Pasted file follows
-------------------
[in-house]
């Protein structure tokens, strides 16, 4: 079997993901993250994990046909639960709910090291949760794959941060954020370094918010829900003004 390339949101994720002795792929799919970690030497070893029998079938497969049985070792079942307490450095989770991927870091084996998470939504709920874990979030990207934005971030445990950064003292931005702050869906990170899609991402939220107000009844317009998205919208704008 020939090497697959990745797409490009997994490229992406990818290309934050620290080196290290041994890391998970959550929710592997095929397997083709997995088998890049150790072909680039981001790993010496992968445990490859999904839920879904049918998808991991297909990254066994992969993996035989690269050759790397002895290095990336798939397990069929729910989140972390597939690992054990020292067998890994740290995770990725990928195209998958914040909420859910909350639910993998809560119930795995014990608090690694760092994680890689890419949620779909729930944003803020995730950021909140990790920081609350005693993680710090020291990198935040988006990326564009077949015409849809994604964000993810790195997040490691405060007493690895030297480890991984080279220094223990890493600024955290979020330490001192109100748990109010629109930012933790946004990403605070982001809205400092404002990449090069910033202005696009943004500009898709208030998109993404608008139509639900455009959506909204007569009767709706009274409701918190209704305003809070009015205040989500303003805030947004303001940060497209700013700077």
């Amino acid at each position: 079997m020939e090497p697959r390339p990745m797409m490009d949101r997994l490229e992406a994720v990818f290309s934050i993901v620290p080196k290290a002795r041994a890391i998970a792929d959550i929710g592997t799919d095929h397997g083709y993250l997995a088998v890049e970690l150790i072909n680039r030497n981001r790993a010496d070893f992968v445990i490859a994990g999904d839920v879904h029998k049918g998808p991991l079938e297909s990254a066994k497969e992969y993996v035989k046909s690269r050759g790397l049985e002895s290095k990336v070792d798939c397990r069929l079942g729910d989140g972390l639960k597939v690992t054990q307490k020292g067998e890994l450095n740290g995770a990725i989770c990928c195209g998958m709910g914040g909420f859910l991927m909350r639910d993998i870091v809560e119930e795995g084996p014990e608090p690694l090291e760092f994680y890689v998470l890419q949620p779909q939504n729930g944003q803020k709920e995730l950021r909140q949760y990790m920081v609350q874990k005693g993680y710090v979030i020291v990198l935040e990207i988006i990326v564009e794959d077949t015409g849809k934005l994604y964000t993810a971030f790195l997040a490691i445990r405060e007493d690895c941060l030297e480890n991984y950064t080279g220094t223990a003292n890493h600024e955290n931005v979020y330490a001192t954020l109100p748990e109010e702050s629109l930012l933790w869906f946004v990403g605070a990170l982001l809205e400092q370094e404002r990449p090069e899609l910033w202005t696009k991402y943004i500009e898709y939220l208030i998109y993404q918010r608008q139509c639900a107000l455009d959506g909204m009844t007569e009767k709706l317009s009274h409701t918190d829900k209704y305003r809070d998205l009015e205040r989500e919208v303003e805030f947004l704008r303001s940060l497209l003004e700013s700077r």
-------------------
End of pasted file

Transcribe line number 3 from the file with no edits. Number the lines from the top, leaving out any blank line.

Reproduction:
């Amino acid at each position: 079997m020939e090497p697959r390339p990745m797409m490009d949101r997994l490229e992406a994720v990818f290309s934050i993901v620290p080196k290290a002795r041994a890391i998970a792929d959550i929710g592997t799919d095929h397997g083709y993250l997995a088998v890049e970690l150790i072909n680039r030497n981001r790993a010496d070893f992968v445990i490859a994990g999904d839920v879904h029998k049918g998808p991991l079938e297909s990254a066994k497969e992969y993996v035989k046909s690269r050759g790397l049985e002895s290095k990336v070792d798939c397990r069929l079942g729910d989140g972390l639960k597939v690992t054990q307490k020292g067998e890994l450095n740290g995770a990725i989770c990928c195209g998958m709910g914040g909420f859910l991927m909350r639910d993998i870091v809560e119930e795995g084996p014990e608090p690694l090291e760092f994680y890689v998470l890419q949620p779909q939504n729930g944003q803020k709920e995730l950021r909140q949760y990790m920081v609350q874990k005693g993680y710090v979030i020291v990198l935040e990207i988006i990326v564009e794959d077949t015409g849809k934005l994604y964000t993810a971030f790195l997040a490691i445990r405060e007493d690895c941060l030297e480890n991984y950064t080279g220094t223990a003292n890493h600024e955290n931005v979020y330490a001192t954020l109100p748990e109010e702050s629109l930012l933790w869906f946004v990403g605070a990170l982001l809205e400092q370094e404002r990449p090069e899609l910033w202005t696009k991402y943004i500009e898709y939220l208030i998109y993404q918010r608008q139509c639900a107000l455009d959506g909204m009844t007569e009767k709706l317009s009274h409701t918190d829900k209704y305003r809070d998205l009015e205040r989500e919208v303003e805030f947004l704008r303001s940060l497209l003004e700013s700077r």